FB: You were nicknamed “Rockstar” by fellow Gators because you can dance and you’re always well-dressed. Which Brown is the worst dresser?
JH: I would have to give it to my boy Ahtyba Rubin. Yeah, man. He just doesn’t really care too much. He’ll just come in with a big, black shirt and some flip-flops everyday.
FB: Who’s the worst dancer?
JH: Joe Thomas. Yes. I’ve seen him out at Barley House a couple of times, and it didn’t look too good. It’s probably a tie between him and Alex Mack.
FB: What’s on your DVR right now?
JH: Oh. America’s Got Talent. America’s Got Talent or America’s Best Dance Crew. Those are my two favorite shows.
FB: Who do you root for on America’s Got Talent?
JH: I root for the dancers. Definitely. They’re always the best.
FB: I read that you haven’t turned down an autograph request yet. What’s the weirdest thing that you’ve been asked to autograph?
JH: I’ve been asked to autograph body parts a lot. Shoes…iPhones. Probably the craziest one is iPhones. I was, like, “You seriously want me to sign your phone?” Like, white iPhones!
FB: Does it stay on there?
JH: No, it smears off. (laughs) They still had me sign it.
FB: You played quarterback for Friendly High School. Do you find it hard to intimidate opponents when your team is the Friendly Patriots?
JH: No, because when you’re that good, when you’re team is that much better, they see how good you are, and it doesn’t really matter. We just tell them, “We play for the Patriots.” We don’t put “Friendly” in front of it.
FB: What movie or band or music do you like, but you’re a little embarrassed to admit it?
JH: All of my music–it would be okay for me to like. Movie… Lion King? I mean everybody likes Lion King, though.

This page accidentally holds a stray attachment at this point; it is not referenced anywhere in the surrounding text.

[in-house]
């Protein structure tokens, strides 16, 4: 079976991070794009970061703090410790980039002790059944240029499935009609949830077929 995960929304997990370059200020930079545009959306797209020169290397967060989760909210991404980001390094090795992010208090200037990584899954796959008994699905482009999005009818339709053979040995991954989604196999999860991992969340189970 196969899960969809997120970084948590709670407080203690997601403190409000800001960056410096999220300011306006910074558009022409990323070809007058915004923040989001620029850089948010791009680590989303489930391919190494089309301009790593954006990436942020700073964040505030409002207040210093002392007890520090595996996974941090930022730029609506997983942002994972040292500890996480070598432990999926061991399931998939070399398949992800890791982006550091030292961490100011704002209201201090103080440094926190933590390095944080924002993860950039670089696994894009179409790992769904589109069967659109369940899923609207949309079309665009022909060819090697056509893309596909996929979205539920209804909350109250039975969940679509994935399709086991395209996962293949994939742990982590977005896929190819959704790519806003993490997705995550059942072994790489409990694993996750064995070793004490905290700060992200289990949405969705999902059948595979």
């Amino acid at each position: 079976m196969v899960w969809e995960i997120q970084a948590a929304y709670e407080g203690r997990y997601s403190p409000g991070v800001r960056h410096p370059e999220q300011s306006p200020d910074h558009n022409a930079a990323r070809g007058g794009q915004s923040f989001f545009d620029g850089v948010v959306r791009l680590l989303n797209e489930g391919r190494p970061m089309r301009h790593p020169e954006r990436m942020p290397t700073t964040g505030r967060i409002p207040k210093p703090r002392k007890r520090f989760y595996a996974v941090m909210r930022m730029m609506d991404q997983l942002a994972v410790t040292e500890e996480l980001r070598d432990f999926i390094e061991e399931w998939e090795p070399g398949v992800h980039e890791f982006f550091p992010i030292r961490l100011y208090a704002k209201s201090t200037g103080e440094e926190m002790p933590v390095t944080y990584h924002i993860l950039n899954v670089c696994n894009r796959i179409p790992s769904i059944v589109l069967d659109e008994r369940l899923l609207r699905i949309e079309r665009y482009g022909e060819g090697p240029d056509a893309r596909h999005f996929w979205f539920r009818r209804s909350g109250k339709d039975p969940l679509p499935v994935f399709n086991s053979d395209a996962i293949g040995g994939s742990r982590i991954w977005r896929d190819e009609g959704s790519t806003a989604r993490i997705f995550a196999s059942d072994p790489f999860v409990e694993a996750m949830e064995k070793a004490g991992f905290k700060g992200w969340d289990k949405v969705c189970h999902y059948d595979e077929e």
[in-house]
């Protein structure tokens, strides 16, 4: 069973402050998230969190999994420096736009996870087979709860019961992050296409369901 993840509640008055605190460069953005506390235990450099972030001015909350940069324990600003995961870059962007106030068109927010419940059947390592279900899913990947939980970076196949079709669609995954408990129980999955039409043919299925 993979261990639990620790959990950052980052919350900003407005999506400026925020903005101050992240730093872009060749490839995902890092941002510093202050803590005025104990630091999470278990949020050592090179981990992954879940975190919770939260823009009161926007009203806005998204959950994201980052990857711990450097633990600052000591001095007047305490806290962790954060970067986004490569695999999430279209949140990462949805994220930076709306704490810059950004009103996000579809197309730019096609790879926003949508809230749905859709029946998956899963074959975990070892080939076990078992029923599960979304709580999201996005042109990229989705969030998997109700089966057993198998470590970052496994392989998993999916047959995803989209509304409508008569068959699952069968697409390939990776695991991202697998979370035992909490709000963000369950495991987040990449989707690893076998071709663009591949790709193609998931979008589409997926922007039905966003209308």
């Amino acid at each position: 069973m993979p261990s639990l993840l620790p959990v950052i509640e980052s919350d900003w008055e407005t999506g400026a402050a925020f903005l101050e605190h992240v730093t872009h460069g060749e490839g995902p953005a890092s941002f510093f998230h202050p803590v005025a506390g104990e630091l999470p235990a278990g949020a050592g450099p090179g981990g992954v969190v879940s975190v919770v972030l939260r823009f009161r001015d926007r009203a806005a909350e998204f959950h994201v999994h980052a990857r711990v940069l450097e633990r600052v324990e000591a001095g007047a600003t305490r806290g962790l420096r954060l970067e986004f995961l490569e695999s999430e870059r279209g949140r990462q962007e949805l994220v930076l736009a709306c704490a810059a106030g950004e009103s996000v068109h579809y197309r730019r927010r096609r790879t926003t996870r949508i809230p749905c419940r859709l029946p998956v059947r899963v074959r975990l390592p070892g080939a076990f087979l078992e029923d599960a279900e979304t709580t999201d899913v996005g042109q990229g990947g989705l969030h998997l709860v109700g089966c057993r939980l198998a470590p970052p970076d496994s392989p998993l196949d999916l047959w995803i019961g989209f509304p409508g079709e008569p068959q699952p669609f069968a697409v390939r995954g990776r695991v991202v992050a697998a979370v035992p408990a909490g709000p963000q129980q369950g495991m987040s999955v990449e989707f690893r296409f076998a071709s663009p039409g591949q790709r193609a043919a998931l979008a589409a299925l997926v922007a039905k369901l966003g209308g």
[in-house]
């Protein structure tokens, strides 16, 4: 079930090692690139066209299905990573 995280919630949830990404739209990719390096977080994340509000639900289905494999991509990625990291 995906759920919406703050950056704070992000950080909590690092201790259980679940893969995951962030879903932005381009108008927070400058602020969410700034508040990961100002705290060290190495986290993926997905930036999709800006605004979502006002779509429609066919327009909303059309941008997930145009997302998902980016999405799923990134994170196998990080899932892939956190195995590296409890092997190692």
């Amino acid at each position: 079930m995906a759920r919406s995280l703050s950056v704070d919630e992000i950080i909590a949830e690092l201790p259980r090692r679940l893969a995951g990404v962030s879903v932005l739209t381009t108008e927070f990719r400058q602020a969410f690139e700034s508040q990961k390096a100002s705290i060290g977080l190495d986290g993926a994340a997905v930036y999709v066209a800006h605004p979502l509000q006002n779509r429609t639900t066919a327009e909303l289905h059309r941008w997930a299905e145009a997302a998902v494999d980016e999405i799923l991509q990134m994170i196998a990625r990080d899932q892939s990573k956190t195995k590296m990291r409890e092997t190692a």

FB: What’s your prediction for Tim Tebow?
JH: Oh man. I hope it works out. He’s such a good dude. We played together, and he was just so humble and God-fearing. I mean he’s just such a good person. You always hope for the best for people like that. I don’t really know what the situation is out there. I mean, on TV, on ESPN, it’s not looking too good, but I just hope for the best.
FB: If you were to put up anyone’s Fathead in your house, besides your own, whose would it be?
JH: Michael Vick. No question. That’s just my favorite player ever.
April 7, 2011
Jamaal Charles has seen a lot. A standout running back, he was part of the 2005 national championship team with the University of Texas, where he currently ranks fourth in career rushing yards, despite forgoing his senior year to enter the NFL draft. Now three years into his professional career with the Kansas City Chiefs, he has become one of the best rushers in the NFL.
We figured that a guy who’s seen so much would have a lot of information to share, so we worked for weeks – brainstorming, researching, and surveying fans – to come up with the most interesting interview questions possible for Mr. Charles. Unfortunately, we left those questions in the bar at the airport, so we hastily assembled a bunch of unrelated questions just to make sure we had something to ask him when we saw him. Here are his answers to that second batch of questions:
1. How did your NCAA bracket work out? Good. Had UConn winning it all.
2. Name 3 things you’ll do more of if there isn’t an NFL season. Lift weights, run track, more community involvement.
3. If there was a movie about your life, who would be the star? Me.
4. Better barbecue: Texas or Kansas City? Texas.
5. Who, in your opinion, is the most intimidating defensive player in the NFL? No one.
6. What are you surprisingly bad at? Singing.
7. If there’s no NFL season, and you can let your self go a little, what will you eat a lot of? Nuts. All kinds of nuts.
8. What’s on your DVR right now? I don’t have one.
9. What movie do you like that you don’t normally admit to people? Avatar.
10. If you were going to put up anyone else’s Fathead in your house, whose would it be? Adrian Peterson’s.